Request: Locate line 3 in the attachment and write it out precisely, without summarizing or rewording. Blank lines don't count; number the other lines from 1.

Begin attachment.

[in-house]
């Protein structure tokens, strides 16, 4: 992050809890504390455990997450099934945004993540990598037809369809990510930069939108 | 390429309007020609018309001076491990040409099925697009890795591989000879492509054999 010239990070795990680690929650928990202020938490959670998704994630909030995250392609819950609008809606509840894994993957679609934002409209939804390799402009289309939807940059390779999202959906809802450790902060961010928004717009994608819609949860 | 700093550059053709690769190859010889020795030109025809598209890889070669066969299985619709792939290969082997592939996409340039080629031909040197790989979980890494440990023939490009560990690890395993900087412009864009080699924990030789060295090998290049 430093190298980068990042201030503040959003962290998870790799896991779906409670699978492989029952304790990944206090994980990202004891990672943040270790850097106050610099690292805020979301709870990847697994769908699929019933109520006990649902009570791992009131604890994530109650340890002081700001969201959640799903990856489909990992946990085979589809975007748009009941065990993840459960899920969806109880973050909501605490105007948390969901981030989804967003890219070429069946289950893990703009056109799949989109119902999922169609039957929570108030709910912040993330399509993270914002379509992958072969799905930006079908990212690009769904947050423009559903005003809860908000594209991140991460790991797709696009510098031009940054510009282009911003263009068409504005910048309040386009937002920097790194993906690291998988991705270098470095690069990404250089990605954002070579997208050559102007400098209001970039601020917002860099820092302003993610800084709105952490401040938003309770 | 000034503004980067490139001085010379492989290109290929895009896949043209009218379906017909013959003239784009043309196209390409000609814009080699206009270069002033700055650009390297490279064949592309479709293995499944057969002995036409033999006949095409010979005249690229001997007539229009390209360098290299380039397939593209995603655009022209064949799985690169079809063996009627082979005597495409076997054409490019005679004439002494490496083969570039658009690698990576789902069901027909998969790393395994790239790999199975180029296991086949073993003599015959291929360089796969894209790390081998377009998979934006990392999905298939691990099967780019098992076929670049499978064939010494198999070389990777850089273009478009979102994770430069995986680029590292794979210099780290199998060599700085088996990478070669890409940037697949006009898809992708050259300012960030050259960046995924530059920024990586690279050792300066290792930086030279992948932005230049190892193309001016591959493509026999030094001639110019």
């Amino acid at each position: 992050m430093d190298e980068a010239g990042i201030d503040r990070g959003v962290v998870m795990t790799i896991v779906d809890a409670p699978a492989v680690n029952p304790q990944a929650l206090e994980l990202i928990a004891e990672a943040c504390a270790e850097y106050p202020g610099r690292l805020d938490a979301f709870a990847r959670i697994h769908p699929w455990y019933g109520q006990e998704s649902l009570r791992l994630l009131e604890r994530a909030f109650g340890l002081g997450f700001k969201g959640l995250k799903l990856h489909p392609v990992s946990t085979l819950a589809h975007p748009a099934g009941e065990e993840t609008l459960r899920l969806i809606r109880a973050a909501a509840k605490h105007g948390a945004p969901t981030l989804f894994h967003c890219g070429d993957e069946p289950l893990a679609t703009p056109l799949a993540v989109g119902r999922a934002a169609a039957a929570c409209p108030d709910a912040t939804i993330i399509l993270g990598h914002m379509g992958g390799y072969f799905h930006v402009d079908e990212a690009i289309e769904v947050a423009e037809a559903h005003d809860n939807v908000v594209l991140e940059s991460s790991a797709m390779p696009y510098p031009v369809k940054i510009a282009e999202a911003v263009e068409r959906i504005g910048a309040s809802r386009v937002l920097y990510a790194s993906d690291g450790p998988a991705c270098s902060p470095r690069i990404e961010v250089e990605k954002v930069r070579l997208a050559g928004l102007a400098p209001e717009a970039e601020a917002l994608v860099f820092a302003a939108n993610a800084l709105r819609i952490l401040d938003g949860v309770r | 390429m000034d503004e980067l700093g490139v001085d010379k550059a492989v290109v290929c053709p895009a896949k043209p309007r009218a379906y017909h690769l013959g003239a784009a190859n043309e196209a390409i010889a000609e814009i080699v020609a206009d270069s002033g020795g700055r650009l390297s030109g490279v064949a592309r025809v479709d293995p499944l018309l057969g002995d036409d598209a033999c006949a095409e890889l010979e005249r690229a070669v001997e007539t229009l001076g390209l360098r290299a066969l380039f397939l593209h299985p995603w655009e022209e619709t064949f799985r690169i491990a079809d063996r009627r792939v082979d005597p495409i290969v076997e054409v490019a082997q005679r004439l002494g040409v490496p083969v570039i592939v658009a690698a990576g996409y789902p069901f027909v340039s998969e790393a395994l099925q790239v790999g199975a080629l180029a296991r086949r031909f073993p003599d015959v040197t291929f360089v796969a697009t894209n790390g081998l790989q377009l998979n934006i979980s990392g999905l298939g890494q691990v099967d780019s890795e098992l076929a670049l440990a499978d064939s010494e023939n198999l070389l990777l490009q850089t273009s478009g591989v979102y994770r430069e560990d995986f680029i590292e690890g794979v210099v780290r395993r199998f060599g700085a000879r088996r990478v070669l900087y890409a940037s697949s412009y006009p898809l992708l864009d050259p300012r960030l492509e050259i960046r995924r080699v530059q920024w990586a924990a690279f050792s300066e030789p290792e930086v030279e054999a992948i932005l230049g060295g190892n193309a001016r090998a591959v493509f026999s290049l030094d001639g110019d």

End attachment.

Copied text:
């Amino acid at each position: 992050m430093d190298e980068a010239g990042i201030d503040r990070g959003v962290v998870m795990t790799i896991v779906d809890a409670p699978a492989v680690n029952p304790q990944a929650l206090e994980l990202i928990a004891e990672a943040c504390a270790e850097y106050p202020g610099r690292l805020d938490a979301f709870a990847r959670i697994h769908p699929w455990y019933g109520q006990e998704s649902l009570r791992l994630l009131e604890r994530a909030f109650g340890l002081g997450f700001k969201g959640l995250k799903l990856h489909p392609v990992s946990t085979l819950a589809h975007p748009a099934g009941e065990e993840t609008l459960r899920l969806i809606r109880a973050a909501a509840k605490h105007g948390a945004p969901t981030l989804f894994h967003c890219g070429d993957e069946p289950l893990a679609t703009p056109l799949a993540v989109g119902r999922a934002a169609a039957a929570c409209p108030d709910a912040t939804i993330i399509l993270g990598h914002m379509g992958g390799y072969f799905h930006v402009d079908e990212a690009i289309e769904v947050a423009e037809a559903h005003d809860n939807v908000v594209l991140e940059s991460s790991a797709m390779p696009y510098p031009v369809k940054i510009a282009e999202a911003v263009e068409r959906i504005g910048a309040s809802r386009v937002l920097y990510a790194s993906d690291g450790p998988a991705c270098s902060p470095r690069i990404e961010v250089e990605k954002v930069r070579l997208a050559g928004l102007a400098p209001e717009a970039e601020a917002l994608v860099f820092a302003a939108n993610a800084l709105r819609i952490l401040d938003g949860v309770r | 390429m000034d503004e980067l700093g490139v001085d010379k550059a492989v290109v290929c053709p895009a896949k043209p309007r009218a379906y017909h690769l013959g003239a784009a190859n043309e196209a390409i010889a000609e814009i080699v020609a206009d270069s002033g020795g700055r650009l390297s030109g490279v064949a592309r025809v479709d293995p499944l018309l057969g002995d036409d598209a033999c006949a095409e890889l010979e005249r690229a070669v001997e007539t229009l001076g390209l360098r290299a066969l380039f397939l593209h299985p995603w655009e022209e619709t064949f799985r690169i491990a079809d063996r009627r792939v082979d005597p495409i290969v076997e054409v490019a082997q005679r004439l002494g040409v490496p083969v570039i592939v658009a690698a990576g996409y789902p069901f027909v340039s998969e790393a395994l099925q790239v790999g199975a080629l180029a296991r086949r031909f073993p003599d015959v040197t291929f360089v796969a697009t894209n790390g081998l790989q377009l998979n934006i979980s990392g999905l298939g890494q691990v099967d780019s890795e098992l076929a670049l440990a499978d064939s010494e023939n198999l070389l990777l490009q850089t273009s478009g591989v979102y994770r430069e560990d995986f680029i590292e690890g794979v210099v780290r395993r199998f060599g700085a000879r088996r990478v070669l900087y890409a940037s697949s412009y006009p898809l992708l864009d050259p300012r960030l492509e050259i960046r995924r080699v530059q920024w990586a924990a690279f050792s300066e030789p290792e930086v030279e054999a992948i932005l230049g060295g190892n193309a001016r090998a591959v493509f026999s290049l030094d001639g110019d």